Steeped in images of plagues, disasters and the end of time, the Book of Revelation has inspired equally fertile imaginations of a gruesome judgment day, also known as the Apocalypse.

But for Fr. Gerardo Tapiador, NCR director of the Episcopal Commission on the Biblical Apostolate in the Philippines, the trivially construed doomsday expositions, revived in best-selling novels and other popular depictions is only surface interpretation.

“The central theme of the Revelation revolves around the Scroll and the Seven Seals that highlights God’s ultimate promise of salvation for mankind,” Tapiador told the Varsitarian. “In fact, it is one of the best expressions of the vision of what the Church should become on earth as the bride of Christ and the New Jerusalem.”

This statement, however, proved immaterial during the fourth and fifth centuries when the book was momentarily excluded in the canon of the Sacred Scriptures due to authenticity issues in what Tapiador believed as the early Christians’ ignorance of its content.

“The early Christians in the Syro-Palestinian region at that time do not have a complete grasp yet of what the Bible completely was,” Tapiador said. “Only in 340 AD did the Church determine the parts of the Bible through the Codex Vaticanus.

In the Codex Vaticanus, however, some parts of the Revelation were missing. But the manuscript was complemented by the Bible’s first original manuscript, the Codex Sinaiticus as well as its third manuscript, the Codex Alexandrinus, which later became the major codices responsible for determining the full content of today’s Bible.

Unquestionable authorship

Inspired by Divine Providence amid solitary confinement in the island of Patmos, John the Apostle was considered the author of the original Greek text of the Revelation.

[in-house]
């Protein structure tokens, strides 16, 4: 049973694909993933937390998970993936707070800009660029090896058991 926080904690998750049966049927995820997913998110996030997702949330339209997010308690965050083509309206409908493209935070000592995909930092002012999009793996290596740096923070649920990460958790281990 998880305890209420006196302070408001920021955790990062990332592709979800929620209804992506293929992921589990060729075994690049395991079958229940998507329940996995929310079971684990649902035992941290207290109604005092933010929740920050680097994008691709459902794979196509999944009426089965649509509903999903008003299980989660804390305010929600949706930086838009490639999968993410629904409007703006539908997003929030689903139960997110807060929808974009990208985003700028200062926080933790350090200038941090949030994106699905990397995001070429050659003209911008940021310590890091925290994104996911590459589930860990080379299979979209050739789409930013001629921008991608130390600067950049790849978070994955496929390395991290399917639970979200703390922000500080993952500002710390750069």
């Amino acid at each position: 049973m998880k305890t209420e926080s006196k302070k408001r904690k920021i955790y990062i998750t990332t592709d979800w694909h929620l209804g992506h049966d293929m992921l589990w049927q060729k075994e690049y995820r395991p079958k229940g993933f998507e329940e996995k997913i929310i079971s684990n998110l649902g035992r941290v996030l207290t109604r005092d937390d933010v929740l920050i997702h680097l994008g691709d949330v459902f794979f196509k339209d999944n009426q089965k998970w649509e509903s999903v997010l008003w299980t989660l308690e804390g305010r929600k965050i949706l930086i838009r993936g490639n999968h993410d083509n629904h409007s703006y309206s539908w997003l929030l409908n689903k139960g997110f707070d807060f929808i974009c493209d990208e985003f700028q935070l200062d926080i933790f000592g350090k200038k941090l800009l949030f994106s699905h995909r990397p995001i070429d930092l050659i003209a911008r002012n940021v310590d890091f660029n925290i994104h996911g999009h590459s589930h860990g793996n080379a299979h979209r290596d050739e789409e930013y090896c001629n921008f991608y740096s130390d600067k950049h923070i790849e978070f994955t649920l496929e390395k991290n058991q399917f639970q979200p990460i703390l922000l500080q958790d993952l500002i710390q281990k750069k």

But despite doubts of some theologians regarding the true identity of the “John” who introduced himself as the author of the book in its introductory chapter, Tapiador believes that the person, who authored the fourth Gospel, saw the vision of eternal deliverance from sin is the same John the Apostle and Evangelist “who had experienced the Lord himself.”

No regrets

Although the Revelation’s tone might have departed from the style John employed in writing his Gospel and three letters, Tapiador maintained that the use of symbolism in the Apocalypse is the best argument that would settle qualms over the identity issue.

“The main resemblance between the Gospel and the Revelation would be John’s use of allegoric language,” Tapiador said. “Among the four Gospel writers, it was only John who used signs as an effective means of bringing about God’s graces.”

Tapiador also claimed that John’s Apocalypse is the basis of what is now known as the Sacramental Theology where the basic understanding of the divinity of the Father, the Son, and the Holy Spirit is captured in such metaphors as “God the Father who is the One seated on the throne in heaven, Jesus the Lamb who was to open the scrolls, and the Holy Spirit who was the Unifying Force of the entire Church, as well as the communion of saints and angels in heaven.”

Relaying God’s vow of salvation to the persecuted people of Israel like what the prophet Daniel did in the Old Testament, John addressed the seven churches of Asia Minor namely Ephesus, Smyrna, Pergamum, Thyatira, Sardis, Philadelphia and Laodicea, to tell the people to “return to the way you love Me before” amid persecution from the marauding fleet of Babylonian and Persian invaders.

In sum, these epistles remind early Christians to be firm in their faith, to be aware of false prophets, to abstain from sexual fornication, and to refrain from offering meat to idols.